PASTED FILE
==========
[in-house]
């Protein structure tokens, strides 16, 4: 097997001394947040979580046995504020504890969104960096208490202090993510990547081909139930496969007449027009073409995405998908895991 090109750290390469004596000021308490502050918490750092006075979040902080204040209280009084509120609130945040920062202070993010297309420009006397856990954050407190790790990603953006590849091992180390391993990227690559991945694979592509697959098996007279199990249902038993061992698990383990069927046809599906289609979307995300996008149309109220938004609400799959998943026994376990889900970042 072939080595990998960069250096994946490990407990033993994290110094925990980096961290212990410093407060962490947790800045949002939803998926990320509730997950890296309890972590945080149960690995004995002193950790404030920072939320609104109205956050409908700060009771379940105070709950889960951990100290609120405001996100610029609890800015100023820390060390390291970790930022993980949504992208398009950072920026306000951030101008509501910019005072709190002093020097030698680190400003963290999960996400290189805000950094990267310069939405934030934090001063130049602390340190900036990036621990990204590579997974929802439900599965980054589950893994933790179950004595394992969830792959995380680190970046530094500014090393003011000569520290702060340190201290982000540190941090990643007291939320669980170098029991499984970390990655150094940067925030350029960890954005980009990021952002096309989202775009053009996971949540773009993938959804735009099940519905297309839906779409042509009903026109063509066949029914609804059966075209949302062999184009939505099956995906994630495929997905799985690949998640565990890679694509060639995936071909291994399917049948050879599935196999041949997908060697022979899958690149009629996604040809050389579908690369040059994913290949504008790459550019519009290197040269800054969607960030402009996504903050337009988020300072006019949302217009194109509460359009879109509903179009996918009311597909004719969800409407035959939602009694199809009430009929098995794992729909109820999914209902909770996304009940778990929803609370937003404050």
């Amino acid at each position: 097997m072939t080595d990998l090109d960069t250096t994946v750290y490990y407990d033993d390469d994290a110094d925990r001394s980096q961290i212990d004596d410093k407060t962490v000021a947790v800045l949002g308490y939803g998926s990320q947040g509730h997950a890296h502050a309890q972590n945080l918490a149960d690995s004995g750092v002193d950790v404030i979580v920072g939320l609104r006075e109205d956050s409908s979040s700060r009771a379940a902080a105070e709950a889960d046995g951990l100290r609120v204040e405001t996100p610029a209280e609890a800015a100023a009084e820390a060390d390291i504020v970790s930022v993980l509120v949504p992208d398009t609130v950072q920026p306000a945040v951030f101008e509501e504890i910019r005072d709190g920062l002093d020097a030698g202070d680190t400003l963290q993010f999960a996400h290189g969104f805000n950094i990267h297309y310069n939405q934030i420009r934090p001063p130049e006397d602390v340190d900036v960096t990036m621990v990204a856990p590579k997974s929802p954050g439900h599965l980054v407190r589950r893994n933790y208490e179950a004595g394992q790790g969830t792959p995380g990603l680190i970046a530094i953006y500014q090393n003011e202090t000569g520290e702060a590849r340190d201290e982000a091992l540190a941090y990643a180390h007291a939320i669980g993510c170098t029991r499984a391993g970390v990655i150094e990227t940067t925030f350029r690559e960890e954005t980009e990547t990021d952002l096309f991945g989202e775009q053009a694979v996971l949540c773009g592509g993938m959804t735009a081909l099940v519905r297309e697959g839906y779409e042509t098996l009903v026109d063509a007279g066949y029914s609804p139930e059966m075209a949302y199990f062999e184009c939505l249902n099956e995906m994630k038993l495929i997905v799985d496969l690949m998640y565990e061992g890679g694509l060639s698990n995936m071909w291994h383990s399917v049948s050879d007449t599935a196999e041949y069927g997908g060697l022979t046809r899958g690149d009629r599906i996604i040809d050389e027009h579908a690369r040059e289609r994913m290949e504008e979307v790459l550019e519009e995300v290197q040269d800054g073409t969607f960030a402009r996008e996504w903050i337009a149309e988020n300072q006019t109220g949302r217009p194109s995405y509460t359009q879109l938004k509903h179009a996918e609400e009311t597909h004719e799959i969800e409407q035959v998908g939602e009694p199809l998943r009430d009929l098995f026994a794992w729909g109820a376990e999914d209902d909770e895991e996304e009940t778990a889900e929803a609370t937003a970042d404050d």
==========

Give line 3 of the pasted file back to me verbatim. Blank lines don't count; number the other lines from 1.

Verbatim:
């Amino acid at each position: 097997m072939t080595d990998l090109d960069t250096t994946v750290y490990y407990d033993d390469d994290a110094d925990r001394s980096q961290i212990d004596d410093k407060t962490v000021a947790v800045l949002g308490y939803g998926s990320q947040g509730h997950a890296h502050a309890q972590n945080l918490a149960d690995s004995g750092v002193d950790v404030i979580v920072g939320l609104r006075e109205d956050s409908s979040s700060r009771a379940a902080a105070e709950a889960d046995g951990l100290r609120v204040e405001t996100p610029a209280e609890a800015a100023a009084e820390a060390d390291i504020v970790s930022v993980l509120v949504p992208d398009t609130v950072q920026p306000a945040v951030f101008e509501e504890i910019r005072d709190g920062l002093d020097a030698g202070d680190t400003l963290q993010f999960a996400h290189g969104f805000n950094i990267h297309y310069n939405q934030i420009r934090p001063p130049e006397d602390v340190d900036v960096t990036m621990v990204a856990p590579k997974s929802p954050g439900h599965l980054v407190r589950r893994n933790y208490e179950a004595g394992q790790g969830t792959p995380g990603l680190i970046a530094i953006y500014q090393n003011e202090t000569g520290e702060a590849r340190d201290e982000a091992l540190a941090y990643a180390h007291a939320i669980g993510c170098t029991r499984a391993g970390v990655i150094e990227t940067t925030f350029r690559e960890e954005t980009e990547t990021d952002l096309f991945g989202e775009q053009a694979v996971l949540c773009g592509g993938m959804t735009a081909l099940v519905r297309e697959g839906y779409e042509t098996l009903v026109d063509a007279g066949y029914s609804p139930e059966m075209a949302y199990f062999e184009c939505l249902n099956e995906m994630k038993l495929i997905v799985d496969l690949m998640y565990e061992g890679g694509l060639s698990n995936m071909w291994h383990s399917v049948s050879d007449t599935a196999e041949y069927g997908g060697l022979t046809r899958g690149d009629r599906i996604i040809d050389e027009h579908a690369r040059e289609r994913m290949e504008e979307v790459l550019e519009e995300v290197q040269d800054g073409t969607f960030a402009r996008e996504w903050i337009a149309e988020n300072q006019t109220g949302r217009p194109s995405y509460t359009q879109l938004k509903h179009a996918e609400e009311t597909h004719e799959i969800e409407q035959v998908g939602e009694p199809l998943r009430d009929l098995f026994a794992w729909g109820a376990e999914d209902d909770e895991e996304e009940t778990a889900e929803a609370t937003a970042d404050d």